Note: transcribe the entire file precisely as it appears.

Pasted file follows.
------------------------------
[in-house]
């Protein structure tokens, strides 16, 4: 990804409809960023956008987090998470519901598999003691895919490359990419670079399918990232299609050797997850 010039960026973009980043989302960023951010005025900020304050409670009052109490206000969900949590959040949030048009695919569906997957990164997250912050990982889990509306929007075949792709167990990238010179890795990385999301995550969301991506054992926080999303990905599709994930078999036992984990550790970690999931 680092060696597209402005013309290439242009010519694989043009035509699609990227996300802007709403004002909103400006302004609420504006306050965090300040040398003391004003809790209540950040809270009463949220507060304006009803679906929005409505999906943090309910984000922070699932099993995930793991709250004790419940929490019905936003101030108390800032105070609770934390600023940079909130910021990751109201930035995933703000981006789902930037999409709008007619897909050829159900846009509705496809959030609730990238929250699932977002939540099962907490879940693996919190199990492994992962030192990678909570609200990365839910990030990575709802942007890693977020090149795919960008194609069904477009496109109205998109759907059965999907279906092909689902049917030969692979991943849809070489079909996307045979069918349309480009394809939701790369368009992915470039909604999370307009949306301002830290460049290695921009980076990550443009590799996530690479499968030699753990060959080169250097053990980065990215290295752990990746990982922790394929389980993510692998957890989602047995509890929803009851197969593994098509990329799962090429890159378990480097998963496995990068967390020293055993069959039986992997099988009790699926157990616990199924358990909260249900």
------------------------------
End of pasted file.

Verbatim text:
[in-house]
């Protein structure tokens, strides 16, 4: 990804409809960023956008987090998470519901598999003691895919490359990419670079399918990232299609050797997850 010039960026973009980043989302960023951010005025900020304050409670009052109490206000969900949590959040949030048009695919569906997957990164997250912050990982889990509306929007075949792709167990990238010179890795990385999301995550969301991506054992926080999303990905599709994930078999036992984990550790970690999931 680092060696597209402005013309290439242009010519694989043009035509699609990227996300802007709403004002909103400006302004609420504006306050965090300040040398003391004003809790209540950040809270009463949220507060304006009803679906929005409505999906943090309910984000922070699932099993995930793991709250004790419940929490019905936003101030108390800032105070609770934390600023940079909130910021990751109201930035995933703000981006789902930037999409709008007619897909050829159900846009509705496809959030609730990238929250699932977002939540099962907490879940693996919190199990492994992962030192990678909570609200990365839910990030990575709802942007890693977020090149795919960008194609069904477009496109109205998109759907059965999907279906092909689902049917030969692979991943849809070489079909996307045979069918349309480009394809939701790369368009992915470039909604999370307009949306301002830290460049290695921009980076990550443009590799996530690479499968030699753990060959080169250097053990980065990215290295752990990746990982922790394929389980993510692998957890989602047995509890929803009851197969593994098509990329799962090429890159378990480097998963496995990068967390020293055993069959039986992997099988009790699926157990616990199924358990909260249900």